Randomness vs. Ignorance

A dis­tinc­tion I don’t see made of­ten enough is be­tween what I call ran­dom­ness and ig­no­rance. Roughly, ev­ery ex­pres­sion of un­cer­tainty is ei­ther about “where in the uni­verse am I?” or “what is the uni­verse like?” (or both). The former is the do­main of ran­dom­ness, the lat­ter of ig­no­rance.

Sup­pose you roll a die. You know that you’re in a situ­a­tion where you’ve just rol­led a die, and that, in roughly 1/​6th of the situ­a­tions where one has just rol­led a die, the die will come up a three. Thus, your un­cer­tainty about the die roll is ran­dom.

Sup­pose you’re won­der­ing whether or not an om­nipo­tent and im­mor­tal be­ing ex­ists. What­ever the an­swer is, it is the same ev­ery time some­one is ask­ing this ques­tion. Thus there is no ran­dom­ness in­volved, but you are ig­no­rant of what the an­swer is (though you might have a hunch).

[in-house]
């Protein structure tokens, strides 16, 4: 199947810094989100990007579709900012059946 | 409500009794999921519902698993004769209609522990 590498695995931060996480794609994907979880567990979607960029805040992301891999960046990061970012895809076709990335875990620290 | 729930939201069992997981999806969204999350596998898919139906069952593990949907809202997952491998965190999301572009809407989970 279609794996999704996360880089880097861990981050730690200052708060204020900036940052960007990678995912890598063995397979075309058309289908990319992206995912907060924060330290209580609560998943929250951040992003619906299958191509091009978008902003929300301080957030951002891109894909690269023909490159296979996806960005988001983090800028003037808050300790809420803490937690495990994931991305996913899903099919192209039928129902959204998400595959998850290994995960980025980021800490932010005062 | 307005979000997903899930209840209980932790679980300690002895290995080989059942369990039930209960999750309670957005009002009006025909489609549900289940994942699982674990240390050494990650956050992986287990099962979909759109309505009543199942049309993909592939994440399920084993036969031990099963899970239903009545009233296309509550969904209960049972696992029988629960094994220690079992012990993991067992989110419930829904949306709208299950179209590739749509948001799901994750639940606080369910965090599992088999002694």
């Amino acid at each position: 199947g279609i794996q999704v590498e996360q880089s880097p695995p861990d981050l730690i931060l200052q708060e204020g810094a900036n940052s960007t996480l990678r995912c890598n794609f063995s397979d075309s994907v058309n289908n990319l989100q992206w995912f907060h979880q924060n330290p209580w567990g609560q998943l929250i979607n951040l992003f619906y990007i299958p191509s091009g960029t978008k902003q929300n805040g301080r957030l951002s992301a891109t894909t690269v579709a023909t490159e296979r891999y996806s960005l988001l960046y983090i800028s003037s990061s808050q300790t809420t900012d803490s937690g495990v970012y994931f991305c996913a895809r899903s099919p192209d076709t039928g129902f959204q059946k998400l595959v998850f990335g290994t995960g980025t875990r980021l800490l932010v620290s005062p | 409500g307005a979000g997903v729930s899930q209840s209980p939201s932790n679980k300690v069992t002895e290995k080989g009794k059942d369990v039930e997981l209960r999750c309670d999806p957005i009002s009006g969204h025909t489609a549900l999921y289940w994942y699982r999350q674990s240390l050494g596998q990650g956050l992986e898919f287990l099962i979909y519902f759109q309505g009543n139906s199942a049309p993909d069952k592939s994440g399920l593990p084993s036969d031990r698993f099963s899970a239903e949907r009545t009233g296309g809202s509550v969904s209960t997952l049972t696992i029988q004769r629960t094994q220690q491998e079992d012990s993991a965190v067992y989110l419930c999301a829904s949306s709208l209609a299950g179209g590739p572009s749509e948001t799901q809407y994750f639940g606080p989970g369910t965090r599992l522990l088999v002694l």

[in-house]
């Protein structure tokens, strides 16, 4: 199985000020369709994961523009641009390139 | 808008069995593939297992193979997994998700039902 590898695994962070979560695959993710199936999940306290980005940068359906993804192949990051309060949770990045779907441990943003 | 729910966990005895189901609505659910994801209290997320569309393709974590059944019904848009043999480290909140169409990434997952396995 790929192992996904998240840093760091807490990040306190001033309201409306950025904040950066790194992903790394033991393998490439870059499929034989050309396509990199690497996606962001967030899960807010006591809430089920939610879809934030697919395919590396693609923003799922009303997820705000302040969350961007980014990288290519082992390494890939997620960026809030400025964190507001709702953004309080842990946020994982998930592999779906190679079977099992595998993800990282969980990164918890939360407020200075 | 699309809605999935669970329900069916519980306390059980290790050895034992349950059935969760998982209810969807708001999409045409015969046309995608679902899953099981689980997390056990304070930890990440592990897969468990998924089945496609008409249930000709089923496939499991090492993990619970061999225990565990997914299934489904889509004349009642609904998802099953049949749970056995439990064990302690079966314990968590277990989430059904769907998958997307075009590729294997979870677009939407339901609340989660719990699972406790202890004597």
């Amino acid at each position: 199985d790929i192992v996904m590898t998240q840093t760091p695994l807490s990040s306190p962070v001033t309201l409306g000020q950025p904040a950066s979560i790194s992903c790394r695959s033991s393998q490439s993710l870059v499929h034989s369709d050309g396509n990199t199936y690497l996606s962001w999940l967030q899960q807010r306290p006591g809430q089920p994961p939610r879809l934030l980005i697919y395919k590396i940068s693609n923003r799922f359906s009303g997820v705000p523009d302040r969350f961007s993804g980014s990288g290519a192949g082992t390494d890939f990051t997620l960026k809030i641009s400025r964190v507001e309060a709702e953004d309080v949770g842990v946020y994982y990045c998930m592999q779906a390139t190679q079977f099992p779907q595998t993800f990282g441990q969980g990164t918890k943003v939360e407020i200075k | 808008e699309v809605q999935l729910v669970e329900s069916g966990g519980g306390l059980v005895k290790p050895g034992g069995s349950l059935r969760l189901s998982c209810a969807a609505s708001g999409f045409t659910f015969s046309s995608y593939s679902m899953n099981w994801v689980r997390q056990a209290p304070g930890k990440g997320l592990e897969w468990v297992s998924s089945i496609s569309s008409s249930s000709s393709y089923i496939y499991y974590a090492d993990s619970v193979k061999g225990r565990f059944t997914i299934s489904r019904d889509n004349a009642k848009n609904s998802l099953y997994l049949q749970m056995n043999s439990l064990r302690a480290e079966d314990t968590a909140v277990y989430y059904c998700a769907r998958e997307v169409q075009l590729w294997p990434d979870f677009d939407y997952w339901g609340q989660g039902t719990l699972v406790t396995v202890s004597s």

Often, your un­cer­tainty will have com­po­nents of both. Sup­pose some­one hands you a die, you roll it five times, and ev­ery time you roll a three. You can prob­a­bly guess that the die is bi­ased. But why? One way to an­swer this ques­tion is that, in most of the situ­a­tions where one is handed a die and rolls it five times and gets the same num­ber five times, the die is bi­ased. You are ig­no­rant of ex­actly how of­ten this is the case, though. It could be the case ev­ery 9 out of 10 times this hap­pens, or per­haps ev­ery 8 out of 10 times. Now sup­pose you knew that it was 9 out of 10 times. Then it would still be ran­dom whether you are in one of the 9 cases, or in the tenth.

Next up: Refer­ence Classes for Randomness